Despite pruning jobs the subsea trenching firm said it was confident in winning offshore renewables work.
Further job losses are expected at the North East base of DeepOcean following continued slowdown in the oil and gas market.
The subsea engineering firm expects to shed up to 50 jobs in its offshore team, some of which are based out of its Darlington and Middlesbrough bases.
Technical operational jobs are at risk of redundancy and not management level positions, the company confirmed.
It follows a move earlier this year to axe 45 North East jobs in response to a major reorganisation of its global operations in light of falling world oil prices.
Chief executive officer Bart Heijermans told The Journal he was confident an increase in work was on the horizon and suggested there could be re-staffing as early as next year.
He said: “We really don’t have enough offshore work at the moment to sustain our offshore team at its current size. This is about making some adjustments to that workforce so that we make sure we’re a sustainable business.
“At the moment we’re looking at up to about 50 redundancies, but it could be less than that. Some of those will be from the North East but we also have people in the Far East, including Thailand and Malaysia.”
Amsterdam-headquartered DeepOcean cited a dearth of offshore work in the oil and gas sector as reason for the restructuring.
Despite some earlier reservations about the UK government’s commitment to supporting UK content in the wind industry, Mr Heijermans said he was confident that some of that work would be replaced by contracts in renewables.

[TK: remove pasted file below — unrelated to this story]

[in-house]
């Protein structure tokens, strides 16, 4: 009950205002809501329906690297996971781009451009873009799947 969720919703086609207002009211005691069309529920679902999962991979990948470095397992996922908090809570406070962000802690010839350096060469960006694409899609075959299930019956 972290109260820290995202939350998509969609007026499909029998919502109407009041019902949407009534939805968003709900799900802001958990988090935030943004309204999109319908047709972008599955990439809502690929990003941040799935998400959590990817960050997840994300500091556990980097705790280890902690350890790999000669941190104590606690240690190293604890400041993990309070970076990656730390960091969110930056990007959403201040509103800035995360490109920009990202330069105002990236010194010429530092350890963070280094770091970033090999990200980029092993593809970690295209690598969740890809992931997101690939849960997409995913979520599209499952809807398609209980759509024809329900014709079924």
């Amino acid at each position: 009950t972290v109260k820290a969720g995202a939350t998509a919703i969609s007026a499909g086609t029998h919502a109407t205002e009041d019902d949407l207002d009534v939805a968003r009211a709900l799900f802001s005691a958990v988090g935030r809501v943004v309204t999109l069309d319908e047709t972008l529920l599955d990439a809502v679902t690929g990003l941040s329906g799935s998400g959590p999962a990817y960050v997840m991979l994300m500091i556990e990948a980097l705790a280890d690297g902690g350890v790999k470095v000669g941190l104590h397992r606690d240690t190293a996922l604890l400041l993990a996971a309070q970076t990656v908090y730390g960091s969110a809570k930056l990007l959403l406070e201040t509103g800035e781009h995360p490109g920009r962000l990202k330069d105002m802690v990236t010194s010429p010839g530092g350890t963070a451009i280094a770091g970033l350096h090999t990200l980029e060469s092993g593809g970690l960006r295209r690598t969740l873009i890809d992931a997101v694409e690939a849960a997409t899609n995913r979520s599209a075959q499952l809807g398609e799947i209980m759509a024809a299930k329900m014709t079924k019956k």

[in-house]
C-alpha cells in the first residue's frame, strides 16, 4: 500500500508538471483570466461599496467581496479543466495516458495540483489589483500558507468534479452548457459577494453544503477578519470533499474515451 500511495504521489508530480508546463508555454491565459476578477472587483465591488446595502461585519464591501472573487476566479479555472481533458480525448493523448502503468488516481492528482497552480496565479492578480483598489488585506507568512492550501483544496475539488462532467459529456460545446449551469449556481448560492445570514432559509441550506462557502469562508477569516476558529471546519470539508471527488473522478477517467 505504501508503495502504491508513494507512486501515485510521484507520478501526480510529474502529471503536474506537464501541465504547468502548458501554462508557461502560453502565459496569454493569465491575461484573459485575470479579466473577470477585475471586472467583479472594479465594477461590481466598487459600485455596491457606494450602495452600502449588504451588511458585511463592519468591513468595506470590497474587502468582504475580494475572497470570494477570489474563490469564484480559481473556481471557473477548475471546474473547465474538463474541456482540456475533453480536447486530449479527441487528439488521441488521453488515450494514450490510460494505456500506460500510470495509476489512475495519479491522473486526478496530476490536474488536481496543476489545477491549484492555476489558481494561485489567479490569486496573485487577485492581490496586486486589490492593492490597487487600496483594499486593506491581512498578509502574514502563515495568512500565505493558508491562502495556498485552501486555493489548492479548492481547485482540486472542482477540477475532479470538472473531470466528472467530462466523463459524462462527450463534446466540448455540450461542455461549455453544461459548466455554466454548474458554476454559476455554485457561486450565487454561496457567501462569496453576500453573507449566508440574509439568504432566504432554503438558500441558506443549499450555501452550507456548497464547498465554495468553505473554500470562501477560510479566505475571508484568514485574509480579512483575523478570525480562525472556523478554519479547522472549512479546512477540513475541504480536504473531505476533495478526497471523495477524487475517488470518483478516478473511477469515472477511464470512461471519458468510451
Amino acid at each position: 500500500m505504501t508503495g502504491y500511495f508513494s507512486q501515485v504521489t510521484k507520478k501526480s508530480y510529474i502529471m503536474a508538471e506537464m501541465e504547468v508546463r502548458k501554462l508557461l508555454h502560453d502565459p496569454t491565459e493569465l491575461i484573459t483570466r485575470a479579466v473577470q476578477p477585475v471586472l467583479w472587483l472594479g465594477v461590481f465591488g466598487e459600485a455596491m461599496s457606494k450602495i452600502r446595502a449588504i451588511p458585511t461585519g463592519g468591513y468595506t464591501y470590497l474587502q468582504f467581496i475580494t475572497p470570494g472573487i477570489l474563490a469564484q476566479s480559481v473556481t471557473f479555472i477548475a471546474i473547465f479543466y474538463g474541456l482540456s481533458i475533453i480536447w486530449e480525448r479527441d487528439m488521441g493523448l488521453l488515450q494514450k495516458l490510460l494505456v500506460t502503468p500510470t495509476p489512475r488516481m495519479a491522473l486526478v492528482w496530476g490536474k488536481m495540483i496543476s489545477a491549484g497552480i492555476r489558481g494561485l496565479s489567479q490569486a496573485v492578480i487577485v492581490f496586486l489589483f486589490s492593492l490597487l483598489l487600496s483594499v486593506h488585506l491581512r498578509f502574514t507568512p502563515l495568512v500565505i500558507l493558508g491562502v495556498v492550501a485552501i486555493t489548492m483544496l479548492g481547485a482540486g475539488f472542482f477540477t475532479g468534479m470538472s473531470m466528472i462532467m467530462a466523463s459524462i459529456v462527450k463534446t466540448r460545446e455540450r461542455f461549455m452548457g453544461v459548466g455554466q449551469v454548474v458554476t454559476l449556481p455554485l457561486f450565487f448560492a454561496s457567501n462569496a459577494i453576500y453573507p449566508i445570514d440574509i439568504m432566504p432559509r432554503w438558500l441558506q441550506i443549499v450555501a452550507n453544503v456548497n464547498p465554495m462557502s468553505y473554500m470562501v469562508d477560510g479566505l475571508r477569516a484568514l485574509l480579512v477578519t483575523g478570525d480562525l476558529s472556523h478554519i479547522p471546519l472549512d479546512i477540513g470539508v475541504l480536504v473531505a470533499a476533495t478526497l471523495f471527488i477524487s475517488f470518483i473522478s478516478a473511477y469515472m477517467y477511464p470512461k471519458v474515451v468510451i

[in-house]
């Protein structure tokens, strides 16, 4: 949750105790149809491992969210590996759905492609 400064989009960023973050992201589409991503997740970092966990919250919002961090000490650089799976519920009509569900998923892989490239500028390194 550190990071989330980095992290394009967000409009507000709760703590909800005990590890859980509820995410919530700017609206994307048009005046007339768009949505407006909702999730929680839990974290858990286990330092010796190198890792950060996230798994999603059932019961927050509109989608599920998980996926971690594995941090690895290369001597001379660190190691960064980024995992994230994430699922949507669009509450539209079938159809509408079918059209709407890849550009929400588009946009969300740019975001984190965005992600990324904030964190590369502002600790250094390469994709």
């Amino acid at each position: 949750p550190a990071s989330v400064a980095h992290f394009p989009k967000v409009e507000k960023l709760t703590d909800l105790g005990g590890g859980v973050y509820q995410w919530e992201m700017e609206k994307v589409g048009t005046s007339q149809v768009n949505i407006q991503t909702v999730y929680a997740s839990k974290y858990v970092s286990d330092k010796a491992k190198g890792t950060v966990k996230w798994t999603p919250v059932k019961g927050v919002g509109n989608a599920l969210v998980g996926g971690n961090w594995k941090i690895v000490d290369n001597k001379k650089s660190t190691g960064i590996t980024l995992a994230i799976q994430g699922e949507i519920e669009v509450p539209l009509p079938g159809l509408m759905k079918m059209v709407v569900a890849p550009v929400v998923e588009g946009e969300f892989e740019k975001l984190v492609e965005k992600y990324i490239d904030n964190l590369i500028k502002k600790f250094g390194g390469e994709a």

In July the firm secured a substantial deal to install cabling for the Belgian wind farm, Bligh Bank Phase II.
A team of DeepOcean engineers are conducting surveys of the location before trenching work goes ahead and design and supply of a cable protection system.
That activity is scheduled to start in the third and fourth quarters of 2016.
Mr Heijermans added: “We’re looking at some really interesting projects in offshore wind, and existing contracts which are going to start in 2016.
“Hopefully we will be able to make some announcements in the next couple of months. Some of the projects that we expect to be awarded are offshore renewables schemes in the UK and Western Europe.
“There is very little oil and gas trenching happening at the moment, and we see all of the growth in offshore renewables. We’d hope that will present job creation opportunities in the North East.
“DeepOcean has invested heavily in some very attractive assets, including mechanical trenchers and ploughs, and I hope we hope that commitment will allow us to get work.
“You hear some people use the phrase “cutting the fat and not the muscle” – and that’s very much what we’re doing here. We won’t damage our ability to operate.”
A number of firms in the offshore industry have cut staff in the North East this year as the slump in the global oil price creates knock-on effects.
As well as DeepOcean’s two redundancy rounds, firms including MHWirth, Archer and Flexlife have cut staff while OGN on Tyneside issued around 200 redundancy notices to staff this week.